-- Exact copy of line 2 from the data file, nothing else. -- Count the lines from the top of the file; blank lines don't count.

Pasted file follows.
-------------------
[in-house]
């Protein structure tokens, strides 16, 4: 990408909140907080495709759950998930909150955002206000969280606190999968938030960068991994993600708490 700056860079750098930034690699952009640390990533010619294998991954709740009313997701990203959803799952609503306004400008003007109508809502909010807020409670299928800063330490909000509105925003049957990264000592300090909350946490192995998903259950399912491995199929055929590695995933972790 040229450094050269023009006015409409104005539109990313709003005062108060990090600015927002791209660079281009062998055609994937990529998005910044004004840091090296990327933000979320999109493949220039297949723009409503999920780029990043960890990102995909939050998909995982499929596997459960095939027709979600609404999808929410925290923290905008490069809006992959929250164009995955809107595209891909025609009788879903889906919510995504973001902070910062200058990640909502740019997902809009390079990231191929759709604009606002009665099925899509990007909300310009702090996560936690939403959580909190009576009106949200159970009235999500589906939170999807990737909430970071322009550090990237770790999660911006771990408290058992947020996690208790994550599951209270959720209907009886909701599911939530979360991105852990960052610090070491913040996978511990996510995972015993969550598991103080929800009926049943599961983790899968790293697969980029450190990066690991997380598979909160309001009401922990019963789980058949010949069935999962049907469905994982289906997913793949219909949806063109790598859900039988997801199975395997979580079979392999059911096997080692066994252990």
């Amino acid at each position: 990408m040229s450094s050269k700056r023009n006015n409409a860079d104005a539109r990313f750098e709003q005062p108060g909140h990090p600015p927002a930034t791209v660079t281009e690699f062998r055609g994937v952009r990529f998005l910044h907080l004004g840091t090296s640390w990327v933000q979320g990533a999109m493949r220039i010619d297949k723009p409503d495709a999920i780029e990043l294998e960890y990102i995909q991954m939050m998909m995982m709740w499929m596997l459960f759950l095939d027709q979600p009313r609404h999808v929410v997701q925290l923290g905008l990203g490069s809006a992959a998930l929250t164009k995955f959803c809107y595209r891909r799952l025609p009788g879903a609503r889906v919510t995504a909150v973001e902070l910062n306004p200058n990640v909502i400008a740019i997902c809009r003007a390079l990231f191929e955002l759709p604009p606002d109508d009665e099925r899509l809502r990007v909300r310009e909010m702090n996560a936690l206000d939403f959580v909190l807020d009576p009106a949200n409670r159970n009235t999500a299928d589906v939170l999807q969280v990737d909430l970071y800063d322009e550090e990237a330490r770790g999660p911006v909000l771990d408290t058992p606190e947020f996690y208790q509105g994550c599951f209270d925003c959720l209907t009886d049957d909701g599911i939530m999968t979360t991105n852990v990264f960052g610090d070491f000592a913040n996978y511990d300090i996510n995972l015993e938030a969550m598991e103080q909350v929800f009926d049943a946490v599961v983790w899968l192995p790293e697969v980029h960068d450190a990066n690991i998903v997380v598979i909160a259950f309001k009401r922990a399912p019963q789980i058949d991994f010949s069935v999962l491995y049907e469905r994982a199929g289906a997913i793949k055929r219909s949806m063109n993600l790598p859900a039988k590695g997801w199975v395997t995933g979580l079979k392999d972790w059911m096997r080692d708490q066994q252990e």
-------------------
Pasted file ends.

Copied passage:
């Protein structure tokens, strides 16, 4: 990408909140907080495709759950998930909150955002206000969280606190999968938030960068991994993600708490 700056860079750098930034690699952009640390990533010619294998991954709740009313997701990203959803799952609503306004400008003007109508809502909010807020409670299928800063330490909000509105925003049957990264000592300090909350946490192995998903259950399912491995199929055929590695995933972790 040229450094050269023009006015409409104005539109990313709003005062108060990090600015927002791209660079281009062998055609994937990529998005910044004004840091090296990327933000979320999109493949220039297949723009409503999920780029990043960890990102995909939050998909995982499929596997459960095939027709979600609404999808929410925290923290905008490069809006992959929250164009995955809107595209891909025609009788879903889906919510995504973001902070910062200058990640909502740019997902809009390079990231191929759709604009606002009665099925899509990007909300310009702090996560936690939403959580909190009576009106949200159970009235999500589906939170999807990737909430970071322009550090990237770790999660911006771990408290058992947020996690208790994550599951209270959720209907009886909701599911939530979360991105852990960052610090070491913040996978511990996510995972015993969550598991103080929800009926049943599961983790899968790293697969980029450190990066690991997380598979909160309001009401922990019963789980058949010949069935999962049907469905994982289906997913793949219909949806063109790598859900039988997801199975395997979580079979392999059911096997080692066994252990």